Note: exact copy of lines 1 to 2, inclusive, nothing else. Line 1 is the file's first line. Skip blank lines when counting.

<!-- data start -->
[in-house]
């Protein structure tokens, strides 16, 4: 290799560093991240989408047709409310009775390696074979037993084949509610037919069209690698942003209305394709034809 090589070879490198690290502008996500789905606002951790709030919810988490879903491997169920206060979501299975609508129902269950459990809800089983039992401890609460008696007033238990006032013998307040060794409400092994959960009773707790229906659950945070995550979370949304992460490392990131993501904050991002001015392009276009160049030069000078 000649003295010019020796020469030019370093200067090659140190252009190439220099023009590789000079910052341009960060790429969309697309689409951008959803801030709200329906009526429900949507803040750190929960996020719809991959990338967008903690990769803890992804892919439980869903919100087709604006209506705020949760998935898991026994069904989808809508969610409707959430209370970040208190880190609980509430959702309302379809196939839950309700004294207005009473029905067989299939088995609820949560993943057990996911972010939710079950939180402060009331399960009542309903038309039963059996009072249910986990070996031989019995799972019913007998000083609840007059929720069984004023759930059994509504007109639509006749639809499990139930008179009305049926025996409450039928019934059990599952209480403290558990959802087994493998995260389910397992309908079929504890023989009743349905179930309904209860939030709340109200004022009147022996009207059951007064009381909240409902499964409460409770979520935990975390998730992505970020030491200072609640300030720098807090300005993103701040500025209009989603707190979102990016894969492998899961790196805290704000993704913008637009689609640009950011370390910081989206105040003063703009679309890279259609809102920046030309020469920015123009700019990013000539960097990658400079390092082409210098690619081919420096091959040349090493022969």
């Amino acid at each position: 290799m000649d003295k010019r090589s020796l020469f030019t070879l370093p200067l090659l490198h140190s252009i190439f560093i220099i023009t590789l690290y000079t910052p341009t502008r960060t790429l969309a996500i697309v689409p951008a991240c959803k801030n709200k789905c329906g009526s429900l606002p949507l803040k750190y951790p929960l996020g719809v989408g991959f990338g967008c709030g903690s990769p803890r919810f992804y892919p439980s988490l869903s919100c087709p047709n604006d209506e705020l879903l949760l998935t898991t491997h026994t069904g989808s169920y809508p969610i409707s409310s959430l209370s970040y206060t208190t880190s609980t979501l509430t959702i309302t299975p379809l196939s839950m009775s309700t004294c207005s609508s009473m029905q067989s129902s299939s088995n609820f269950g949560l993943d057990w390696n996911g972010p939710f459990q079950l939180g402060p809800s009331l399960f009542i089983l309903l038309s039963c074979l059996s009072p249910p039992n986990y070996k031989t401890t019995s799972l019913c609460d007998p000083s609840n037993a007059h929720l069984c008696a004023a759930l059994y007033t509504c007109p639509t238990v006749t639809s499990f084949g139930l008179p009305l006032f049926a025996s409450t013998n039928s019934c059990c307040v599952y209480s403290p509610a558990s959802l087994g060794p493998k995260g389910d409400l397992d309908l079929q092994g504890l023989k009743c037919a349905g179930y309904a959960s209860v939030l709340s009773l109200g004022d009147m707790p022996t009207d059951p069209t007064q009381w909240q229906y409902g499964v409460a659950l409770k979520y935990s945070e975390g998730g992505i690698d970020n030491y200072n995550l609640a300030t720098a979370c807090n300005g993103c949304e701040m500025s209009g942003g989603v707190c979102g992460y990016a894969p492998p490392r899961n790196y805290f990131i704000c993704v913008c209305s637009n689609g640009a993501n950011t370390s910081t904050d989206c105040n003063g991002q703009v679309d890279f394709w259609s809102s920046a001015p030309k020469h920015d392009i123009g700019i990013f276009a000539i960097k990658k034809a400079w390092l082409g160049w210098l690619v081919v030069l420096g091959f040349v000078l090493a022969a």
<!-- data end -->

[in-house]
């Protein structure tokens, strides 16, 4: 290799560093991240989408047709409310009775390696074979037993084949509610037919069209690698942003209305394709034809 090589070879490198690290502008996500789905606002951790709030919810988490879903491997169920206060979501299975609508129902269950459990809800089983039992401890609460008696007033238990006032013998307040060794409400092994959960009773707790229906659950945070995550979370949304992460490392990131993501904050991002001015392009276009160049030069000078 000649003295010019020796020469030019370093200067090659140190252009190439220099023009590789000079910052341009960060790429969309697309689409951008959803801030709200329906009526429900949507803040750190929960996020719809991959990338967008903690990769803890992804892919439980869903919100087709604006209506705020949760998935898991026994069904989808809508969610409707959430209370970040208190880190609980509430959702309302379809196939839950309700004294207005009473029905067989299939088995609820949560993943057990996911972010939710079950939180402060009331399960009542309903038309039963059996009072249910986990070996031989019995799972019913007998000083609840007059929720069984004023759930059994509504007109639509006749639809499990139930008179009305049926025996409450039928019934059990599952209480403290558990959802087994493998995260389910397992309908079929504890023989009743349905179930309904209860939030709340109200004022009147022996009207059951007064009381909240409902499964409460409770979520935990975390998730992505970020030491200072609640300030720098807090300005993103701040500025209009989603707190979102990016894969492998899961790196805290704000993704913008637009689609640009950011370390910081989206105040003063703009679309890279259609809102920046030309020469920015123009700019990013000539960097990658400079390092082409210098690619081919420096091959040349090493022969």